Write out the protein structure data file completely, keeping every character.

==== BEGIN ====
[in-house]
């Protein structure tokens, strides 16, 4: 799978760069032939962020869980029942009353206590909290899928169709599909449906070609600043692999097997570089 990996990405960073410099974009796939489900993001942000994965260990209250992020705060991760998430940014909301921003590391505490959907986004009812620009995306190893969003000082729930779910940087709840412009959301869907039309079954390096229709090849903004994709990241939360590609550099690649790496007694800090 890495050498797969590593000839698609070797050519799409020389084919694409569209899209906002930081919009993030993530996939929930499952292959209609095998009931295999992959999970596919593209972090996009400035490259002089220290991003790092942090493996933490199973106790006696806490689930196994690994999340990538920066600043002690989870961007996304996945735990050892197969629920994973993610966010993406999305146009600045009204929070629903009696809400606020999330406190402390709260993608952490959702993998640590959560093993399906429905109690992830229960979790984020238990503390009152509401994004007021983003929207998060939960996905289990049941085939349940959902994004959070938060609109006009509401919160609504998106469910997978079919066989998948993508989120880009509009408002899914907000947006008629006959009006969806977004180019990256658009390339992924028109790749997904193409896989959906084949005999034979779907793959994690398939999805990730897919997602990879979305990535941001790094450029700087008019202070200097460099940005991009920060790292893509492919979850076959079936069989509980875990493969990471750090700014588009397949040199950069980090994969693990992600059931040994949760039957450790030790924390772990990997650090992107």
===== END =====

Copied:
[in-house]
């Protein structure tokens, strides 16, 4: 799978760069032939962020869980029942009353206590909290899928169709599909449906070609600043692999097997570089 990996990405960073410099974009796939489900993001942000994965260990209250992020705060991760998430940014909301921003590391505490959907986004009812620009995306190893969003000082729930779910940087709840412009959301869907039309079954390096229709090849903004994709990241939360590609550099690649790496007694800090 890495050498797969590593000839698609070797050519799409020389084919694409569209899209906002930081919009993030993530996939929930499952292959209609095998009931295999992959999970596919593209972090996009400035490259002089220290991003790092942090493996933490199973106790006696806490689930196994690994999340990538920066600043002690989870961007996304996945735990050892197969629920994973993610966010993406999305146009600045009204929070629903009696809400606020999330406190402390709260993608952490959702993998640590959560093993399906429905109690992830229960979790984020238990503390009152509401994004007021983003929207998060939960996905289990049941085939349940959902994004959070938060609109006009509401919160609504998106469910997978079919066989998948993508989120880009509009408002899914907000947006008629006959009006969806977004180019990256658009390339992924028109790749997904193409896989959906084949005999034979779907793959994690398939999805990730897919997602990879979305990535941001790094450029700087008019202070200097460099940005991009920060790292893509492919979850076959079936069989509980875990493969990471750090700014588009397949040199950069980090994969693990992600059931040994949760039957450790030790924390772990990997650090992107």